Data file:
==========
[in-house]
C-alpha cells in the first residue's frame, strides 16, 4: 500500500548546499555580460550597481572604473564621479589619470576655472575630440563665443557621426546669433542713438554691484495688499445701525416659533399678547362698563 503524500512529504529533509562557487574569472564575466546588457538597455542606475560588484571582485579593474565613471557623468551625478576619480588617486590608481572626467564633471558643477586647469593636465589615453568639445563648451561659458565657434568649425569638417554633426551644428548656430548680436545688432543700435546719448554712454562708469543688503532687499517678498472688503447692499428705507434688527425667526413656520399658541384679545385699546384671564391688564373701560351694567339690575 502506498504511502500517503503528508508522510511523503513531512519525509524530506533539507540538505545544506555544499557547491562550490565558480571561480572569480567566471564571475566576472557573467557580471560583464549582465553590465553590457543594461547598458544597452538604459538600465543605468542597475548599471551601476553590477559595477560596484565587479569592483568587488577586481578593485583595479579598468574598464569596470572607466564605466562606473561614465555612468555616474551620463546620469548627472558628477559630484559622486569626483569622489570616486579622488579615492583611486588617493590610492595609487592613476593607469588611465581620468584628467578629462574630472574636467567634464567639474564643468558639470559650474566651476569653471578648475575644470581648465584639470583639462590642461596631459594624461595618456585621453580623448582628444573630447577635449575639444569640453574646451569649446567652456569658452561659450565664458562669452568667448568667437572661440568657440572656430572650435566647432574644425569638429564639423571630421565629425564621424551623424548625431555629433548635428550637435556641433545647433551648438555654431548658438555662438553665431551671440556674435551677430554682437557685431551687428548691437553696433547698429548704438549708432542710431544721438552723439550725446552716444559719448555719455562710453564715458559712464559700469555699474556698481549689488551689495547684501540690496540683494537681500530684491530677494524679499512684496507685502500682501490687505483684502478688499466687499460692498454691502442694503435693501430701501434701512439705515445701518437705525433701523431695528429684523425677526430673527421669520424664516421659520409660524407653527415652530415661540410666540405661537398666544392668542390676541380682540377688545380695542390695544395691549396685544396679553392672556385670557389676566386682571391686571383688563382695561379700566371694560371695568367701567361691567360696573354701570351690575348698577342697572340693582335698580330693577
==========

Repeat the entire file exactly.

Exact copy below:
[in-house]
C-alpha cells in the first residue's frame, strides 16, 4: 500500500548546499555580460550597481572604473564621479589619470576655472575630440563665443557621426546669433542713438554691484495688499445701525416659533399678547362698563 503524500512529504529533509562557487574569472564575466546588457538597455542606475560588484571582485579593474565613471557623468551625478576619480588617486590608481572626467564633471558643477586647469593636465589615453568639445563648451561659458565657434568649425569638417554633426551644428548656430548680436545688432543700435546719448554712454562708469543688503532687499517678498472688503447692499428705507434688527425667526413656520399658541384679545385699546384671564391688564373701560351694567339690575 502506498504511502500517503503528508508522510511523503513531512519525509524530506533539507540538505545544506555544499557547491562550490565558480571561480572569480567566471564571475566576472557573467557580471560583464549582465553590465553590457543594461547598458544597452538604459538600465543605468542597475548599471551601476553590477559595477560596484565587479569592483568587488577586481578593485583595479579598468574598464569596470572607466564605466562606473561614465555612468555616474551620463546620469548627472558628477559630484559622486569626483569622489570616486579622488579615492583611486588617493590610492595609487592613476593607469588611465581620468584628467578629462574630472574636467567634464567639474564643468558639470559650474566651476569653471578648475575644470581648465584639470583639462590642461596631459594624461595618456585621453580623448582628444573630447577635449575639444569640453574646451569649446567652456569658452561659450565664458562669452568667448568667437572661440568657440572656430572650435566647432574644425569638429564639423571630421565629425564621424551623424548625431555629433548635428550637435556641433545647433551648438555654431548658438555662438553665431551671440556674435551677430554682437557685431551687428548691437553696433547698429548704438549708432542710431544721438552723439550725446552716444559719448555719455562710453564715458559712464559700469555699474556698481549689488551689495547684501540690496540683494537681500530684491530677494524679499512684496507685502500682501490687505483684502478688499466687499460692498454691502442694503435693501430701501434701512439705515445701518437705525433701523431695528429684523425677526430673527421669520424664516421659520409660524407653527415652530415661540410666540405661537398666544392668542390676541380682540377688545380695542390695544395691549396685544396679553392672556385670557389676566386682571391686571383688563382695561379700566371694560371695568367701567361691567360696573354701570351690575348698577342697572340693582335698580330693577